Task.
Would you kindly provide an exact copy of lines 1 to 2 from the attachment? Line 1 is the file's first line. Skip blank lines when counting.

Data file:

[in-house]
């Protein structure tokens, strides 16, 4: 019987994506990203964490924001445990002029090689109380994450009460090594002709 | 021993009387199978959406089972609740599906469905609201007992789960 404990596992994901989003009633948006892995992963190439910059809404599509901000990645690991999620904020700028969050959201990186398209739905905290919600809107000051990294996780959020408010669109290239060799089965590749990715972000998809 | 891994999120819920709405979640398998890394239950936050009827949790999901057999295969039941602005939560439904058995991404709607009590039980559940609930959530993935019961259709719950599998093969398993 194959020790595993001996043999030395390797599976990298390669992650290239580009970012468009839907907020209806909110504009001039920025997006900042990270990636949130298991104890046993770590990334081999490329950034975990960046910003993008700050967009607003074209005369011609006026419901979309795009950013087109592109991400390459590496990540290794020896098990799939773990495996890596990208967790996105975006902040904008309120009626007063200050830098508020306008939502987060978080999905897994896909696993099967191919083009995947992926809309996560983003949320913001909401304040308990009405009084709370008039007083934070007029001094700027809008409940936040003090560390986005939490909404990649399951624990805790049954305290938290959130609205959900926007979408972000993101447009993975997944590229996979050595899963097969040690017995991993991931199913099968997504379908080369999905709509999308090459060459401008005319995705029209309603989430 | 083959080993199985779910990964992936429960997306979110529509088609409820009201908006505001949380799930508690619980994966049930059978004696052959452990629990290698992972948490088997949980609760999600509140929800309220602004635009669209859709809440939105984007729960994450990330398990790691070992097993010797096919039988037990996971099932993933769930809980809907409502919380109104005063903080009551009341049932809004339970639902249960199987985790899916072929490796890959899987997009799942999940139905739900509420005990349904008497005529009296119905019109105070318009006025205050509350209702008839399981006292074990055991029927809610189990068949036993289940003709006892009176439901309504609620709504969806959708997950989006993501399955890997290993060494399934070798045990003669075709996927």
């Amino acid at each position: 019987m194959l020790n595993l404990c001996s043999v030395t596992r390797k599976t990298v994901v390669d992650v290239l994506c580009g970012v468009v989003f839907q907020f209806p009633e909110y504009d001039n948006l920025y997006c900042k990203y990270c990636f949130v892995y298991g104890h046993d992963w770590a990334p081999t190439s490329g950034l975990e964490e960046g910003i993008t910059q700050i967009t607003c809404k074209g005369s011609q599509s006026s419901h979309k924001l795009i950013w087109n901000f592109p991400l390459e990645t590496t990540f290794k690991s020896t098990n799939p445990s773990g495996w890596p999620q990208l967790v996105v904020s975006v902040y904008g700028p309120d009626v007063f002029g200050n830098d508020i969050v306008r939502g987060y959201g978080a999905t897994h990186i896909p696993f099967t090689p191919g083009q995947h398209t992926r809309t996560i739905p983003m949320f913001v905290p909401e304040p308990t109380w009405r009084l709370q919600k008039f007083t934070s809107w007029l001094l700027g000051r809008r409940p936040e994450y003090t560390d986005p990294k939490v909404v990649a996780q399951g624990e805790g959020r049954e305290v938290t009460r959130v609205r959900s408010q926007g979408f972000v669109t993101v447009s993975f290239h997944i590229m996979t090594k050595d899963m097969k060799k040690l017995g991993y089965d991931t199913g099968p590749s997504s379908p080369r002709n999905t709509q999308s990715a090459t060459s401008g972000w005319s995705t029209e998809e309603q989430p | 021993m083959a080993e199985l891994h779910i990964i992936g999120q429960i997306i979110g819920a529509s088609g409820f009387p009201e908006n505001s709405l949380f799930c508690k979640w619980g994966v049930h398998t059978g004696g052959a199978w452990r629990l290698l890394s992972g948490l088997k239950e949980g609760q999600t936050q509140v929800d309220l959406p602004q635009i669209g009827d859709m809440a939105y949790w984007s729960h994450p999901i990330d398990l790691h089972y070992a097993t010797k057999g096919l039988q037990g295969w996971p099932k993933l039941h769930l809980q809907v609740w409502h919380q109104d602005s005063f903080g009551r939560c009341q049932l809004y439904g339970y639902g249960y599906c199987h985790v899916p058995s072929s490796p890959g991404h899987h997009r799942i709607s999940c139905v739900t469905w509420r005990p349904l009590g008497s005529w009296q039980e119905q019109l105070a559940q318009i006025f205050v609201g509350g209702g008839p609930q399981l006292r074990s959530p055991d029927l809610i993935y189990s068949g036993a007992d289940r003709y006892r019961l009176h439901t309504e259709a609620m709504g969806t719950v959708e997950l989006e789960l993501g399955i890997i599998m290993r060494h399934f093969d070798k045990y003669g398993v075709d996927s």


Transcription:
[in-house]
């Protein structure tokens, strides 16, 4: 019987994506990203964490924001445990002029090689109380994450009460090594002709 | 021993009387199978959406089972609740599906469905609201007992789960 404990596992994901989003009633948006892995992963190439910059809404599509901000990645690991999620904020700028969050959201990186398209739905905290919600809107000051990294996780959020408010669109290239060799089965590749990715972000998809 | 891994999120819920709405979640398998890394239950936050009827949790999901057999295969039941602005939560439904058995991404709607009590039980559940609930959530993935019961259709719950599998093969398993 194959020790595993001996043999030395390797599976990298390669992650290239580009970012468009839907907020209806909110504009001039920025997006900042990270990636949130298991104890046993770590990334081999490329950034975990960046910003993008700050967009607003074209005369011609006026419901979309795009950013087109592109991400390459590496990540290794020896098990799939773990495996890596990208967790996105975006902040904008309120009626007063200050830098508020306008939502987060978080999905897994896909696993099967191919083009995947992926809309996560983003949320913001909401304040308990009405009084709370008039007083934070007029001094700027809008409940936040003090560390986005939490909404990649399951624990805790049954305290938290959130609205959900926007979408972000993101447009993975997944590229996979050595899963097969040690017995991993991931199913099968997504379908080369999905709509999308090459060459401008005319995705029209309603989430 | 083959080993199985779910990964992936429960997306979110529509088609409820009201908006505001949380799930508690619980994966049930059978004696052959452990629990290698992972948490088997949980609760999600509140929800309220602004635009669209859709809440939105984007729960994450990330398990790691070992097993010797096919039988037990996971099932993933769930809980809907409502919380109104005063903080009551009341049932809004339970639902249960199987985790899916072929490796890959899987997009799942999940139905739900509420005990349904008497005529009296119905019109105070318009006025205050509350209702008839399981006292074990055991029927809610189990068949036993289940003709006892009176439901309504609620709504969806959708997950989006993501399955890997290993060494399934070798045990003669075709996927």